Have you ever heard of something called Replacement Theology? It is the view that the Church replaces Israel in God’s eternal plan. The promises made to Israel about a people, a nation, and a land will be fulfilled indirectly by the Church. But Israel is not God’s chosen people today. Israel will not ever be the major world power.
The problem with that view is that God is faithful to all His promises. If He failed to fulfill His promises to Israel but chose instead to give those promises to others, then He could fail to fulfill His promise of everlasting life to you and me. If we, like Israel, went astray, then He could replace you and me with other people who would get those promises.
Most people think Matt 1:21 is saying essentially the same thing as Jesus Himself said in John 3:16. They think that Joseph was being told that the Child to be born to his virgin wife (fiancée in our modern terms), Mary, will give eternal salvation/forgiveness of sins to all who believe in Him.
For example, see the discussions of Matt 1:21 by Leon Morris and R. T. France in their commentaries on Matthew. Both men take this as a general reference to eternal salvation from hell.
While it is certainly true that Jesus indeed gives everlasting life to all who believe in Him, that is not the point of this Christmas text.
Guess how many times in the entire Bible the expression saved from sins occurs? The expression saved from sins occurs only in Matt 1:21 in the entire Bible!
God through an angel is telling Joseph something which is actually quite different from the message Jesus Himself would later tell in John 3:16.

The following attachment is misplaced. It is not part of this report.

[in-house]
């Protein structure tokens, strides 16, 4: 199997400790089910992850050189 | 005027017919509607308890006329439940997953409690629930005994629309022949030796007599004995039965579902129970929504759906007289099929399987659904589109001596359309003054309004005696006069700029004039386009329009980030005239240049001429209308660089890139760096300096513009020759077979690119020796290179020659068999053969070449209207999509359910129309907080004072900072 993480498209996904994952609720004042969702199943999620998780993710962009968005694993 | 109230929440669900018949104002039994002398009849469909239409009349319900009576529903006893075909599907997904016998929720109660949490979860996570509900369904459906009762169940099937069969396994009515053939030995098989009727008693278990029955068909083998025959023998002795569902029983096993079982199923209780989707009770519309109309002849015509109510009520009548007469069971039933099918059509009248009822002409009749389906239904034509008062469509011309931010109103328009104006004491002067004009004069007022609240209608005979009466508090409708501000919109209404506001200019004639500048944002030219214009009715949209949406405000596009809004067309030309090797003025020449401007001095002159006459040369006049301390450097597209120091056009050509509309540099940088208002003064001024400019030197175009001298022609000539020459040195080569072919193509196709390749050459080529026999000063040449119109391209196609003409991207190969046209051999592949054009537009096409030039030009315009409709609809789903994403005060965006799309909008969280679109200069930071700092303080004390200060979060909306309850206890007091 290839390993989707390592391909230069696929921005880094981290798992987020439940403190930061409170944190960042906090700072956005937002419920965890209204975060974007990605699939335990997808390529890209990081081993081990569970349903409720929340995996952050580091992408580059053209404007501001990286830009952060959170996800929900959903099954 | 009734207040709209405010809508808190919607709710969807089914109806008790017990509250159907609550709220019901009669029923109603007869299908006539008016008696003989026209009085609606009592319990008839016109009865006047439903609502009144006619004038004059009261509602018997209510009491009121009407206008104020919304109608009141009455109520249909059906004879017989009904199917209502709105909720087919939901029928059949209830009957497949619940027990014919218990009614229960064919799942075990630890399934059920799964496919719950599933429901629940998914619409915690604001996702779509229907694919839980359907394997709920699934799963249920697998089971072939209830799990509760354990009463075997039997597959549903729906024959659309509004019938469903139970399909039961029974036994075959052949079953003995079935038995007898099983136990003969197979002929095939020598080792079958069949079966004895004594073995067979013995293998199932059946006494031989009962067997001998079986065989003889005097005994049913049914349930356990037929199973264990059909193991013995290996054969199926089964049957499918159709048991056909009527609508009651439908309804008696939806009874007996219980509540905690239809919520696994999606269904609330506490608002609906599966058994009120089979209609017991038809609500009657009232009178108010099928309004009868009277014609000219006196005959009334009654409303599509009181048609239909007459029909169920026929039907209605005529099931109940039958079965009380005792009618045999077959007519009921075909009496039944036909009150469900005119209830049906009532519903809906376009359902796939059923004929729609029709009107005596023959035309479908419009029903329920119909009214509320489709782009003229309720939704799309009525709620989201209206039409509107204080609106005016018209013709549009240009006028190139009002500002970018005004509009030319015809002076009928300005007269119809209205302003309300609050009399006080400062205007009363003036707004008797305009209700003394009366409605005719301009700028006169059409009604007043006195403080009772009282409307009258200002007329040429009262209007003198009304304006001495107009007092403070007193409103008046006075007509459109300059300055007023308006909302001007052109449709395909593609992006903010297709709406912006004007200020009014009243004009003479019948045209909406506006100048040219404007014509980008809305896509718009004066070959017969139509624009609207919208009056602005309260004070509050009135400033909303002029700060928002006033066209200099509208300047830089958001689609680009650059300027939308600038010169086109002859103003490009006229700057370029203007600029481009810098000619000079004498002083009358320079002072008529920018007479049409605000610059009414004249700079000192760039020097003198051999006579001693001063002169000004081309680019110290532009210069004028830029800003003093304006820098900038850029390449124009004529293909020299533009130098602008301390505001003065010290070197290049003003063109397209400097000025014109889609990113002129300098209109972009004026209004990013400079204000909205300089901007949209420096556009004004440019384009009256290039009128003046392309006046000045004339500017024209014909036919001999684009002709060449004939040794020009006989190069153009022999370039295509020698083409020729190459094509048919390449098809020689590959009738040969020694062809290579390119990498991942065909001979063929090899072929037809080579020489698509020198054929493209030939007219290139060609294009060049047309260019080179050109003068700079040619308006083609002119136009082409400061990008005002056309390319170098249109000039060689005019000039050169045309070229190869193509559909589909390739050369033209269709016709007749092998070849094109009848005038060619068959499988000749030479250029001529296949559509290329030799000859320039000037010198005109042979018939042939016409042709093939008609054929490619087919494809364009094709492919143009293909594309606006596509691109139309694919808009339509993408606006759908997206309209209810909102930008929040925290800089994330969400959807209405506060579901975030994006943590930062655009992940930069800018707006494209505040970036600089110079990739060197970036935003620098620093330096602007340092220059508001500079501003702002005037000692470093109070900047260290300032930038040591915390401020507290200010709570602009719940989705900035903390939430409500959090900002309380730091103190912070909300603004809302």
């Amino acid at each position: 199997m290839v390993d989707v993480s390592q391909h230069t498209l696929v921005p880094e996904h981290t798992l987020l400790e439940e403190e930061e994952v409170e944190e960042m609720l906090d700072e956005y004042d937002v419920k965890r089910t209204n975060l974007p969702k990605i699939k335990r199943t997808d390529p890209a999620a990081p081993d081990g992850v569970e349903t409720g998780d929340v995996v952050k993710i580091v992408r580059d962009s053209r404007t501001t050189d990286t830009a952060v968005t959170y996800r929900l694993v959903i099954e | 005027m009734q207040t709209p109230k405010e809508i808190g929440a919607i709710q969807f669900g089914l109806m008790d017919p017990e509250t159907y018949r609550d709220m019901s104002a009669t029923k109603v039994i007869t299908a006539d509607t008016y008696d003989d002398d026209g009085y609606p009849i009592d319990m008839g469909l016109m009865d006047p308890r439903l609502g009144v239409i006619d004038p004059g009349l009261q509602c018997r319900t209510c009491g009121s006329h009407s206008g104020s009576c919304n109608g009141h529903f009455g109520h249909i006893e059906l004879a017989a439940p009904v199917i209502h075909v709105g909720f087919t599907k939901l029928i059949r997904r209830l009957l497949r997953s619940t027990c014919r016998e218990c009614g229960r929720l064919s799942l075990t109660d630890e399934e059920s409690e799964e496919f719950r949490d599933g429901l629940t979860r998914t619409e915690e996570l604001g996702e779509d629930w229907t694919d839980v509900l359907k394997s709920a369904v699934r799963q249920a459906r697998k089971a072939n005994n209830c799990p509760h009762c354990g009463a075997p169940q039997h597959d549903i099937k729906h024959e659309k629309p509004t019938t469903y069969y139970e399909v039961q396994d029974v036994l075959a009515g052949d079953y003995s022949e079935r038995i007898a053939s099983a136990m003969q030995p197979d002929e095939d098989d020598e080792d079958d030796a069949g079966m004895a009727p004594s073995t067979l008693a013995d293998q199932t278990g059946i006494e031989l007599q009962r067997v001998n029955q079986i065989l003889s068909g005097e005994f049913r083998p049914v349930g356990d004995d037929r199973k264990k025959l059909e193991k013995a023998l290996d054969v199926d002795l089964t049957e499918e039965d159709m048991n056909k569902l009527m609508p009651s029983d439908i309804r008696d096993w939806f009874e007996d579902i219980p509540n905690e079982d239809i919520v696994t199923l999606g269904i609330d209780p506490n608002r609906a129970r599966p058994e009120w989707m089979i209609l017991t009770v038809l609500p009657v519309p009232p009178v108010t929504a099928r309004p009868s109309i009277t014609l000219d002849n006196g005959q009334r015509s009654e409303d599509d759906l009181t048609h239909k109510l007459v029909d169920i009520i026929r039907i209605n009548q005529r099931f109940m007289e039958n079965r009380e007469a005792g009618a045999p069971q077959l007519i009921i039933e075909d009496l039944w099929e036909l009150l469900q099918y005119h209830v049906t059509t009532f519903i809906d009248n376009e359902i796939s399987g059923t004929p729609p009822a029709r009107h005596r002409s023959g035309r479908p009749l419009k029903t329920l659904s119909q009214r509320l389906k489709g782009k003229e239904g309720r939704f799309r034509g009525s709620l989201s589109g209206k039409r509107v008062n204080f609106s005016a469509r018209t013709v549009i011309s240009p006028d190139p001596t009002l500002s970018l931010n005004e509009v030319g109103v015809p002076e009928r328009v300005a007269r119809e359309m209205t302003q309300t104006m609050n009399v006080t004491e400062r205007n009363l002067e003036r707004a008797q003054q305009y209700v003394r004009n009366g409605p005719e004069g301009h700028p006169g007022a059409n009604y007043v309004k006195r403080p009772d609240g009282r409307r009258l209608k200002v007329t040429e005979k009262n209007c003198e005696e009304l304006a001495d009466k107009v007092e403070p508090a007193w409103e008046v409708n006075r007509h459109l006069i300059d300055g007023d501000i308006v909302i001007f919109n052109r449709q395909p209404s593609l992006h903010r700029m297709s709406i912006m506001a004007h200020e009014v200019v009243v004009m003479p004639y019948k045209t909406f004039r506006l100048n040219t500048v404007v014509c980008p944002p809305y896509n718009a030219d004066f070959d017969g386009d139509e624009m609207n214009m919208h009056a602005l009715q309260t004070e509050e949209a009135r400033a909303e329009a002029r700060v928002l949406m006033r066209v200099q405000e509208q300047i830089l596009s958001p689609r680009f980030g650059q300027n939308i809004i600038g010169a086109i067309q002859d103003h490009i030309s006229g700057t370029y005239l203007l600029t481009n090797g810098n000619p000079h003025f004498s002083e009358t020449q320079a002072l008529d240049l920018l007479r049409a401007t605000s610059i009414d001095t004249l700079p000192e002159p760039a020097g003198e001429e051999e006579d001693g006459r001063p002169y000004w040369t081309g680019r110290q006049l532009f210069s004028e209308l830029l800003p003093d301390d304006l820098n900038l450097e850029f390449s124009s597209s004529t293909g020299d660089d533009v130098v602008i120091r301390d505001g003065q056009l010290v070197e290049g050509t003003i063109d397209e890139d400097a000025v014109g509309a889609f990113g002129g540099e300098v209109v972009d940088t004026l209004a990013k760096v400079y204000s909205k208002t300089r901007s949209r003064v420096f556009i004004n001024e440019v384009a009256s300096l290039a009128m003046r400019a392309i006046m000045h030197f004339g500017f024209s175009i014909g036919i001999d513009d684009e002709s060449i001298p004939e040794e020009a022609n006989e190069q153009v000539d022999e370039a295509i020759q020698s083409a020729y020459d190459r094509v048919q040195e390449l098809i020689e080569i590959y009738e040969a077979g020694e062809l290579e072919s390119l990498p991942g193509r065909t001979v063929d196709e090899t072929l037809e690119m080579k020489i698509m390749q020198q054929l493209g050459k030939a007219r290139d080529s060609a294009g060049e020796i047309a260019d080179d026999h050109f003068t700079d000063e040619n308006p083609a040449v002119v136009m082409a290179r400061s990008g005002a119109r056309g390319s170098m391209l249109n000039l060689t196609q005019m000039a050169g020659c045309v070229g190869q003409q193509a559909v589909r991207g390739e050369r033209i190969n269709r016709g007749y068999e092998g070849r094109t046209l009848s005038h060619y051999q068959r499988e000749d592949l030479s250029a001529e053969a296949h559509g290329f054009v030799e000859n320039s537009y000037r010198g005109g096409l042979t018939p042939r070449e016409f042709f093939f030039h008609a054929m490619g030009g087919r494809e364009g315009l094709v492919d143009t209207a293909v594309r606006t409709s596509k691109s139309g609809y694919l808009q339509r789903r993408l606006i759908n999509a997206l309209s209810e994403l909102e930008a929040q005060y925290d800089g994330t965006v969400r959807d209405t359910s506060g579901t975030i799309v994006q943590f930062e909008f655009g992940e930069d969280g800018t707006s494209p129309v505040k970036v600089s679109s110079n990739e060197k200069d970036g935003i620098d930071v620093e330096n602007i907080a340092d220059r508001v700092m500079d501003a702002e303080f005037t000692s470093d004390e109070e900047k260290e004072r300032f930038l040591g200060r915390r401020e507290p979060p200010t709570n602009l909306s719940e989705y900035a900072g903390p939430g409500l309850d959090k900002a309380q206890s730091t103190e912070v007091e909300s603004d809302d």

If we grasp what the angel told Joseph that day, it will open our understanding to the fullness of the salvation which Jesus came to accomplish.
Let’s begin by considering what His people means.
Most wrongly assume that the expression, His people, refers to all of mankind. For example, Morris says this refers to Israel and Christians (p. 30). France says it refers immediately to Israel, but “ultimately” Matthew “expected a wider application.”
They essentially think that His people in Matthew 1:21 is a synonym for the world in John 3:16.
But the world are not His people. We all know, if we give it a moment’s thought, who His people are.
His people are Israel.
“His people” refers to Israel in the OT—often with the word “Israel” added after “His people,” “His people Israel.” There are 26 references to His people in the Psalms, 12 in Isaiah, 9 in 2 Chronicles (2:11; 7:10; 31:8, 10; 32:17; 35:3; 36:15, 16, 23), and 5 in the Minor Prophets, all referring to Israel. His people also occurs and refers to Israel twice in Exodus (18:1; 32:14); 4 times in Deuteronomy (4:20; 32:9, 36, 43); once in Judges (11:23) and Ruth (1:6); 3 times in 1 Samuel (12:22; 13:14; 15:1); once in 2 Samuel (5:12); 3 times in 1 Kings (8:56, 59, 66); 4 in 1 Chronicles (14:2; 21:3; 22:18; 23:25); and once in Ezra (1:3).
The expression “His people” occurs three times in Romans, all referring to the nation of Israel: Rom 11:1, 2 and 15:10.
There are also three uses in Luke, all referring to Jewish people (Luke 1:68, 77; 7:16).
There are only two other uses in the NT, and one of those refers to Israel (Heb 10:30) and the other to all believers on the new earth (Rev 21:3).
So, Rev 21:3 is the only use of “His people” in the Bible that refers to anything other than Israel.
Joseph would have rightly understood His people to refer to Israel.
However, Joseph would have been puzzled. Why was the angel saying that Israel was the people of the coming son of Mary? Why didn’t the angel say, “He will save God’s people from their sins?”
The answer is because this baby to be born is God. God in the flesh.
Joseph also would have been puzzled with the prophecy that this coming baby “will save” Israel from their sins. When would this future salvation occur? How could this coming baby save the nation?
Jesus came to save Israel from her sins.
But didn’t He come to save the world, not just Israel (John 3:17)?
Yes and no.
Yes, we know from John 3:16-17 that He came to save, that is, to give everlasting life, to all who believe in Him. He wishes all to be saved in the sense of having everlasting life (1 Tim 2:4). And by His death on the cross, He made that possible for all who simply believe in Him.
But this text says that He came to “save” His people, which is clearly Israel, from their sins, not to save the world from its sins.